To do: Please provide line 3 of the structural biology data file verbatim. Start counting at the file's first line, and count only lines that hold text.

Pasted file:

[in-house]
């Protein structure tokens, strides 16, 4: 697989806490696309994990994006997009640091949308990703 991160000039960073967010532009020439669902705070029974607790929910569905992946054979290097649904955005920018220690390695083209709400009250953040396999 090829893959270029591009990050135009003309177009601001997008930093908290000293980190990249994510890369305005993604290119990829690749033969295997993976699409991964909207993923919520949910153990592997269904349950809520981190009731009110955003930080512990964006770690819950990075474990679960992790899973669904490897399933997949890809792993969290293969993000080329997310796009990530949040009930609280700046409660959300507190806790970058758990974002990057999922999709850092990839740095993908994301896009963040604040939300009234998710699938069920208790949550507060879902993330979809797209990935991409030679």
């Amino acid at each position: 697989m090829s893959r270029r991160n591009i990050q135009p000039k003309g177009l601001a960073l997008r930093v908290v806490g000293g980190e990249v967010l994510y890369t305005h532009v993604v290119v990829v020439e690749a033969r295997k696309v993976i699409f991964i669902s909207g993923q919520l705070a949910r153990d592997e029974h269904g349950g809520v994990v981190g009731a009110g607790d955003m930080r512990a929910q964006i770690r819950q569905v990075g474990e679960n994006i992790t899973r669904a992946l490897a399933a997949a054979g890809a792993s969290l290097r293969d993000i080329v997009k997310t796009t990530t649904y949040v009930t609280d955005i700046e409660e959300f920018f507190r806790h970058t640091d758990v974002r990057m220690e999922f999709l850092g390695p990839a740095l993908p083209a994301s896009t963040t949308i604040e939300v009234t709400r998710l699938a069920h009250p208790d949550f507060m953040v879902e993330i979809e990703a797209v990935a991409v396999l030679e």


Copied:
């Amino acid at each position: 697989m090829s893959r270029r991160n591009i990050q135009p000039k003309g177009l601001a960073l997008r930093v908290v806490g000293g980190e990249v967010l994510y890369t305005h532009v993604v290119v990829v020439e690749a033969r295997k696309v993976i699409f991964i669902s909207g993923q919520l705070a949910r153990d592997e029974h269904g349950g809520v994990v981190g009731a009110g607790d955003m930080r512990a929910q964006i770690r819950q569905v990075g474990e679960n994006i992790t899973r669904a992946l490897a399933a997949a054979g890809a792993s969290l290097r293969d993000i080329v997009k997310t796009t990530t649904y949040v009930t609280d955005i700046e409660e959300f920018f507190r806790h970058t640091d758990v974002r990057m220690e999922f999709l850092g390695p990839a740095l993908p083209a994301s896009t963040t949308i604040e939300v009234t709400r998710l699938a069920h009250p208790d949550f507060m953040v879902e993330i979809e990703a797209v990935a991409v396999l030679e």